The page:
Today's game was, as I assume anyone reading this knows, the last game of the year for the Minnesota Twins. As the game started, I thought that the Twins could possibly have put out their worst line-up of the year (which is saying something). It included: Alexi Casilla, Matthew LeCroy, Garrett Jones, Rondell White, and Nick Punto leading off. After the first inning, I immediately stood corrected, when the Twins accumulated three hits, two walks, and a sacrifice fly to produce three runs. But, just like that, the offense turned off. Twenty-three straight Twins went down before Jason Kubel's pinch hit ground rule double in the ninth inning. Just to clarify, that means the Twins did not have a runner reach base between the first and ninth inning. In some ways, though, that is the opposite of what the Twins had done most of the year. They would spread hits out, not get timely hitting, and fail to score runs in a very frustrating manner. Obviously, this game was frustrating in the fact that they managed just one lonely base runner in the last eight innings, but they had the big inning that was able to carry them to a victory.
Lew Ford replaced Torii Hunter in centerfield in the bottom of the sixth inning (which didn't help the offense) in what was probably Hunter's last appearance as a Twin. He had an RBI double and scored a run in the first to finish the year with a .287 batting average. He set a career high in games played, at bats, hits, runs, runs batted in, and doubles, and almost every other statistical category was second only to his other career year in 2002. It was, in summary, a great year for Hunter, as he was basically the only consistently good hitter for the Twins during the course of the season.
On the pitching side of the game, Matt Garza was effective over five innings, but ran up his pitch count to 109 and had to make an early exit. The one run he allowed was almost single-handedly given up by Matthew LeCroy, as he allowed a passed ball and then a steal of third with no throw by Julio Lugo. Although, on the pitch before the passed ball, he did get conked on the head with a foul ball, and it really seemed like he was still dazed when he went to catch the next pitch. Scott Baker relieved Garza, serving up a solo homer to Jason Varitek but allowing no other runs. Joe Nathan followed him to pick up his 37th save, surpassing last year's total.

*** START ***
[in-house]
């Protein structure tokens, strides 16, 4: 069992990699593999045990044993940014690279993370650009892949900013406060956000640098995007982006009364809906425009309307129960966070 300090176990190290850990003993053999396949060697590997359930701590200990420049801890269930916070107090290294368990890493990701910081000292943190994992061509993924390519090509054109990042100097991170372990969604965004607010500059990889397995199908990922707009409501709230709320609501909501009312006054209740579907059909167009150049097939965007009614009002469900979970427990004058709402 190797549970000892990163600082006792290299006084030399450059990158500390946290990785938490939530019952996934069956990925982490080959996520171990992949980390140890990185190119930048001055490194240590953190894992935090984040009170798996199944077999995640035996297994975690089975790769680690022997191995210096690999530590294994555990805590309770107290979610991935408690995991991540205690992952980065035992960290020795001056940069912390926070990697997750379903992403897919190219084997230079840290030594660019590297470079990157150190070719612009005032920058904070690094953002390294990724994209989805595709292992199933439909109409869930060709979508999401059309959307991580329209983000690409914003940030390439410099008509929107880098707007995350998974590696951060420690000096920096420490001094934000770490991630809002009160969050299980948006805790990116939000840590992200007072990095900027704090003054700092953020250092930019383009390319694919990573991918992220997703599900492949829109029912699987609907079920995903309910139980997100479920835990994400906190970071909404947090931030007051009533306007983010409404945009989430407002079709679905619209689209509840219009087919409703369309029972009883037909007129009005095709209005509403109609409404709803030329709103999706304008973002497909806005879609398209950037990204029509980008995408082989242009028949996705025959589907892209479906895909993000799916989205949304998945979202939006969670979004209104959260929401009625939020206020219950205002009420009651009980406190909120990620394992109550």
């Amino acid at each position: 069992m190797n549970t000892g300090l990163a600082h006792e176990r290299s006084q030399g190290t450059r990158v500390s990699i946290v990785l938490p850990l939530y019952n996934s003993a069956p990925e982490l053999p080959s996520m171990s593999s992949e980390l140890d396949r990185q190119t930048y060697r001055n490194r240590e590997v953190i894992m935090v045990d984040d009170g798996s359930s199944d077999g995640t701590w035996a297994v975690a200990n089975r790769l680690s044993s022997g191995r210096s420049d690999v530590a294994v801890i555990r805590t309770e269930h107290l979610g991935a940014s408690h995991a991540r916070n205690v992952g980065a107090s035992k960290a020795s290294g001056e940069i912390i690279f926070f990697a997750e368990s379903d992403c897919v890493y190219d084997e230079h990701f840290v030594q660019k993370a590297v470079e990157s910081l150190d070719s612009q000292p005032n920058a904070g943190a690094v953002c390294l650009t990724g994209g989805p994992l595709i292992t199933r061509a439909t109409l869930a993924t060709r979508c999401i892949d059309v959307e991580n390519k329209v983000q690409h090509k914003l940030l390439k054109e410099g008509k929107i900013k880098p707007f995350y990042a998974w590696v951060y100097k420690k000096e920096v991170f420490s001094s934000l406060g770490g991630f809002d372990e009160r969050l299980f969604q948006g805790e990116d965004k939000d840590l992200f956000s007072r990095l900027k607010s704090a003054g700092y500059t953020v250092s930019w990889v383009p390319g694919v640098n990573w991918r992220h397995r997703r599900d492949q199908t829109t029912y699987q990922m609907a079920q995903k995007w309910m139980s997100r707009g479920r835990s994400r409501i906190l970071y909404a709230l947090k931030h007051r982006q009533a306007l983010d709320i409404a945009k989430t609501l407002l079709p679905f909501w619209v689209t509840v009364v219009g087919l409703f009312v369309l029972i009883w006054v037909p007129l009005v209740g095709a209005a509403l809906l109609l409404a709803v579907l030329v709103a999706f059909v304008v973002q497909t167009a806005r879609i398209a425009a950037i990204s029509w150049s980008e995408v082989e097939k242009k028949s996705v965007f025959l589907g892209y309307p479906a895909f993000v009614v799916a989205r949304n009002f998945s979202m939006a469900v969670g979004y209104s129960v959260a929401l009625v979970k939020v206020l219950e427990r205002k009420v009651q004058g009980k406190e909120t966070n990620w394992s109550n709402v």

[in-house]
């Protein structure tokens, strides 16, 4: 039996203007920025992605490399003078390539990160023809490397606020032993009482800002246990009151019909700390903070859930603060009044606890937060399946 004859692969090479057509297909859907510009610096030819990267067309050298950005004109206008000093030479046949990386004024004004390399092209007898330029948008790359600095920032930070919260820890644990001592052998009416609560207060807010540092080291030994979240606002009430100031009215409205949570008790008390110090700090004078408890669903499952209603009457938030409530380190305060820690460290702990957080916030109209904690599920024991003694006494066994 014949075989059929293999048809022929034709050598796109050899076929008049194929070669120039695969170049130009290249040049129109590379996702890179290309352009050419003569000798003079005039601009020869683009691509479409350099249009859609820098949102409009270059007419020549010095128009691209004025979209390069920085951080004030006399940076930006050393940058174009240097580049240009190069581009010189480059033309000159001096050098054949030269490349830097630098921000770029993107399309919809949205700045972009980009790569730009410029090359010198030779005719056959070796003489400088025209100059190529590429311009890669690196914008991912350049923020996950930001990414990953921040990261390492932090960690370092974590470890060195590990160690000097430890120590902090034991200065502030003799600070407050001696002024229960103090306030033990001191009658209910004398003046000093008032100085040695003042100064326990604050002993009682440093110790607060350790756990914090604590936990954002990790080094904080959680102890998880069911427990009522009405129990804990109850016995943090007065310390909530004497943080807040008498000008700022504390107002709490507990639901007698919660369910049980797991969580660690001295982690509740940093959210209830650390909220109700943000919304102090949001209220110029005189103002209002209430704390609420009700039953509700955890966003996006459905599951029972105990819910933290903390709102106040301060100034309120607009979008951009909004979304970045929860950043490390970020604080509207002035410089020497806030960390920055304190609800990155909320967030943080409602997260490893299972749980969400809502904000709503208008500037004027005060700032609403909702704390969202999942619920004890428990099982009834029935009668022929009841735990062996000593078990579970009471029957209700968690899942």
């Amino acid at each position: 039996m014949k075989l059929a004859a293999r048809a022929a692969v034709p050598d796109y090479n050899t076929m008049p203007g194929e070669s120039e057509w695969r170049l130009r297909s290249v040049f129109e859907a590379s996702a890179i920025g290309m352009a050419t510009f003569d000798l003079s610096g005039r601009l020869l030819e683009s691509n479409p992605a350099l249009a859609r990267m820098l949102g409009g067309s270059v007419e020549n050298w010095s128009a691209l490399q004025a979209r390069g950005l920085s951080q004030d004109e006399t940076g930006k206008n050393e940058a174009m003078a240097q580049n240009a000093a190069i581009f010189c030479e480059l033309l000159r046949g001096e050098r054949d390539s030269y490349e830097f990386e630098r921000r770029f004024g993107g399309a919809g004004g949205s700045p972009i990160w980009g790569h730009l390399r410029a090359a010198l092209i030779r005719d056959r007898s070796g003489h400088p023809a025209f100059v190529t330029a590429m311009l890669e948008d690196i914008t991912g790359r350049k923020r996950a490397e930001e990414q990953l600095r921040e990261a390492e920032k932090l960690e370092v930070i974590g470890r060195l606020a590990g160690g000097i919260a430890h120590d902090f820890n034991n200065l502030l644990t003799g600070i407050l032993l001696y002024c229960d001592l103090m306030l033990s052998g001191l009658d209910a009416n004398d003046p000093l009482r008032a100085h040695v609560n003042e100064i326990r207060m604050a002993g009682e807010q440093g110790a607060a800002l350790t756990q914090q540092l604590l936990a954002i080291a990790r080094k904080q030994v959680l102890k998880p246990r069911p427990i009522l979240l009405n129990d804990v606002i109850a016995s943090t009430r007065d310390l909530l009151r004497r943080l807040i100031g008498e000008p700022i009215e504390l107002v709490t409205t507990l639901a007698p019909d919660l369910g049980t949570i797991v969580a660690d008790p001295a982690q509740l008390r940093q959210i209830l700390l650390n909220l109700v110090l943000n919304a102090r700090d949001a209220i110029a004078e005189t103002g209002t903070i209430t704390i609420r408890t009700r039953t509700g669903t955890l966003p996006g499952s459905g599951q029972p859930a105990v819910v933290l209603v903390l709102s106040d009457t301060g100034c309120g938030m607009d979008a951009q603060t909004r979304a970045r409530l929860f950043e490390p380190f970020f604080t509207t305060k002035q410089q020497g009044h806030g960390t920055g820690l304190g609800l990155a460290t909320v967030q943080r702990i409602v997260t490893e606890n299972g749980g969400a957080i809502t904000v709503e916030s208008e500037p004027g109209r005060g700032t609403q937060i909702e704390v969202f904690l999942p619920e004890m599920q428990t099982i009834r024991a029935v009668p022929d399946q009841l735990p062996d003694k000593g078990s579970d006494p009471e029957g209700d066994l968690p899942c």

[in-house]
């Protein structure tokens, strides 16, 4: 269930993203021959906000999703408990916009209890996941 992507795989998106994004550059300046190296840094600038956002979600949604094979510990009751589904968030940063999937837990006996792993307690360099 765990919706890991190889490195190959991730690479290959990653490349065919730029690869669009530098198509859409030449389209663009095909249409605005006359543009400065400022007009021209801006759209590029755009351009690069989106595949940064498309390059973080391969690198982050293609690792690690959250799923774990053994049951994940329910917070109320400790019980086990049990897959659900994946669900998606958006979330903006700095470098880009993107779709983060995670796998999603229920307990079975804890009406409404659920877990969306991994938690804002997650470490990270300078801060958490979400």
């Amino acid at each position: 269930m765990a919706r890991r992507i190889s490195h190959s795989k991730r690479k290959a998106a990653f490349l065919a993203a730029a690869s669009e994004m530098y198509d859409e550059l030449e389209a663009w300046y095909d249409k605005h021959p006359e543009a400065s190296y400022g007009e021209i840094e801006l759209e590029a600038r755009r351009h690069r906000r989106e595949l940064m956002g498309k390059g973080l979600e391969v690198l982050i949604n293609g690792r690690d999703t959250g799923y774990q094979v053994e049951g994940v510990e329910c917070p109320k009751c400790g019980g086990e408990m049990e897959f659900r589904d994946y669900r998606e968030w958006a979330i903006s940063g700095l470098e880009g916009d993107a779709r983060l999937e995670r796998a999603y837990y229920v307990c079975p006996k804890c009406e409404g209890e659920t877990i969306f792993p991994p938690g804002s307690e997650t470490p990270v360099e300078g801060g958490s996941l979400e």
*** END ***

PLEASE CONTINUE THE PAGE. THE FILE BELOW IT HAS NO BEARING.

But I shouldn't gloss over his save with just one sentence. It was another gut-wrenching save (or as gut-wrenching as a game that means nothing for either team can be), as Nathan loaded the bases with one out by walking three (one intentionally) and giving up a single to Jacoby Ellsbury. Fortunately, Ellsbury took too big a turn around first and was tagged out. With ice in his veins, though, Nathan got two strikeouts to end the game and the season. The intensity, however, was largely taken out by the fact that the Red Sox had exactly one starter still in the game (Julio Lugo), and the two batters Nathan struck out were Bobby Kielty and Doug Mirabelli, rather than Manny Ramirez and David Ortiz, who they had replaced.
One pitcher who didn't get into the game was Juan Rincon. I was waiting for him to pitch again to do a little paragraph about his recent success, but as he didn't, I'll do it now. Over his last 15 appearances (15 2/3 innings)--which includes all of September--Rincon gave up a run in just three, for an earned run average of 1.72 over that span. He also improved his control, walking just four batters, as opposed to the eleven he walked in his previous 15 1/3 innings (17 appearances). Hopefully, this is a sign that Rincon has gotten some of his old stuff back, as he was an important part of the Twins bullpen, and would be next year if he returns to form.
Overall, it was a good ending on a bittersweet day. The Twins won 3-2 to improve their final record to 79-83, but it also marks the end of the season, meaning there will be no more games to look forward to until April. And it was likely the last game for Torii Hunter as a Twin, and possibly others, including Johan Santana, Carlos Silva, Matthew LeCroy, and Rondell White. Okay, so some of those I'm not torn up about it, but it is still always sad to see players leave a team, especially when they have been there for a few seasons.
Check back tomorrow for more extensive thoughts on the season as a whole and for a general idea of what to expect regarding posting in the offseason.
Gleeman and The Geek #317: Swept Away
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